The IEEEXtreme Programming Competition Sees Its Best Year Yet

Record-breaking number of students participated

8 December 2015

More than 6,400 students competed in October in one of the most dynamic and intense coding competitions around: IEEEXtreme. The 24-hour contest brings together IEEE student members from around the world to solve programming challenges that they might be confronted with in the real world.           

Teams of students had to solve 29 challenges, some more difficult than others. Despite the hard work that goes into participating, the competition continues to grow. Participants came from 76 countries compared to 60 in 2014, and nearly 900 more students signed up than last year. Of the 2,477 teams that entered, only a select few can make it to the top of the leaderboard. First place went to a student team from Tehran. Switzerland took second place with Romania in third.           

“We’re really happy and proud to win this competition,” says first-place winners Majid Farhadi and Mohammad Ostadmohammadi. “Our team was neck and neck with Switzerland for the top position until the very end.” This was the students’ first year competing. Here’s what took place.


The challenges this year had a broader spectrum of difficulty than in past years to make the competition more accessible to first-time participants, while providing more difficult challenges to those who were experienced competitors. To put it into perspective, the most difficult of programming problems were solved by only a handful of teams.

One such challenge was called “High Score,” which required participants to analyze the internal workings of complex code. This year was the first time we used an automated program to assess the results for a problem, rather than the judges doing so manually. This new program opened up a wide array of possibilities for the contest to help us develop even more challenging problems for the participants.

The winning students say their strategy to make it to the top of the leaderboard was to divide the challenges among them so they could solve the problems faster. If a proposed solution had a bug or it wasn't fully executable the students got together to think it through.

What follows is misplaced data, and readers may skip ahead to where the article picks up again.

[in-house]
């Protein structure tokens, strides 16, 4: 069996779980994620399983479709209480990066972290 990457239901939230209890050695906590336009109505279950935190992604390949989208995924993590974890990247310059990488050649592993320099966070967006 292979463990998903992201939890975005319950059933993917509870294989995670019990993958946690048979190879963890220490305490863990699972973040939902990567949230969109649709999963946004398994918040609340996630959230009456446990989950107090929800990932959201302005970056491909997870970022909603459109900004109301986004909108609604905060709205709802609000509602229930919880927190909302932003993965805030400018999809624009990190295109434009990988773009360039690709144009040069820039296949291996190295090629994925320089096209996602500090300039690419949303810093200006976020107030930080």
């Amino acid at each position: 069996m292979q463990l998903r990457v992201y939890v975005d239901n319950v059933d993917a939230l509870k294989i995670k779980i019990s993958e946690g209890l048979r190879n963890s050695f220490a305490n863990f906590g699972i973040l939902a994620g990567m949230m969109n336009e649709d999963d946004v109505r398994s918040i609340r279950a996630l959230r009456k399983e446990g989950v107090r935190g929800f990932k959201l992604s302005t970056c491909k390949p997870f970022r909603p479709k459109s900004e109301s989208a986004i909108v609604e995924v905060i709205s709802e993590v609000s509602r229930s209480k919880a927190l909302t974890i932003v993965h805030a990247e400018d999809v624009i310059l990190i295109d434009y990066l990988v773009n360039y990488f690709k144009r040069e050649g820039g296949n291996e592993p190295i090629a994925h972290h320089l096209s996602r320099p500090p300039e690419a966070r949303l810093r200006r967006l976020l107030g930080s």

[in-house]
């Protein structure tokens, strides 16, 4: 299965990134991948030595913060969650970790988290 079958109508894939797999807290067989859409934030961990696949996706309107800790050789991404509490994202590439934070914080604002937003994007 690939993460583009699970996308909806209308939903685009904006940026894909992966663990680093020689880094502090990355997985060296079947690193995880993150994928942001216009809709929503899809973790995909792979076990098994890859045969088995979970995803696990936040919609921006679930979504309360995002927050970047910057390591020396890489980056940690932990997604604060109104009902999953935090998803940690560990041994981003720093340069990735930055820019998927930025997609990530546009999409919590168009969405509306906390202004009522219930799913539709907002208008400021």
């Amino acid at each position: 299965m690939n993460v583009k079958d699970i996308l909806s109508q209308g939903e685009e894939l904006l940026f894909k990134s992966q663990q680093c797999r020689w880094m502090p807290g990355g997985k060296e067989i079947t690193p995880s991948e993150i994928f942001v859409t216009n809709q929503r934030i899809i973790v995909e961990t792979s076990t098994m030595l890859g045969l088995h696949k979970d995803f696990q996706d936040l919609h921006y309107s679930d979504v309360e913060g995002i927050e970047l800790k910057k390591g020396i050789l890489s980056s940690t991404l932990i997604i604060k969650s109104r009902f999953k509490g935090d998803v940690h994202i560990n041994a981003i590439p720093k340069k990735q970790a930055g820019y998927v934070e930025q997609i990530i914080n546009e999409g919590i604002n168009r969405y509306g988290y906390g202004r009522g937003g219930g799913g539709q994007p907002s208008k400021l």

To encourage more students to participate and help them prepare for next year’s contest, volunteers are developing tutorials and videos that explain how to approach such out-of-the-box challenges. This type of training can help them beyond the contest, such as in their internships or first job, or when developing a new product. Over the next few weeks, these materials will be available in the IEEEXtreme Practice Community on HackerRank, a platform designed for programming contests. The project is in development in collaboration with IEEE Academic, which offers free online courses in local languages and was developed by the IEEE student branch at the Instituto Superior Técnico (IEEE-IST), in Lisbon.

IEEEXtreme also now has its own community on IEEE Collabratec with nearly 2,000 members. Volunteers are using it to plan next year’s event, keep participants informed of upcoming deadlines, and recruit others to sign up. Those who would like to get involved can join the community, get access to educational resources, and ways to volunteer.

IEEEXtreme would not have been possible without the volunteers who served as judges, ambassadors, and mentors. They developed challenges to test the students’ skills and creativity, promoted the competition, and organized training sessions and local events. IEEE Member Dimitrios Lyras, project lead and chair of the IEEEXtreme committee, says “This was a thrilling event with all the volunteers agonizing over the scores up to the very last second.”      

Lisa Delvanthal is the manager of student and Young Professional programs for IEEE Member and Geographic Activities, in Piscataway, N.J.
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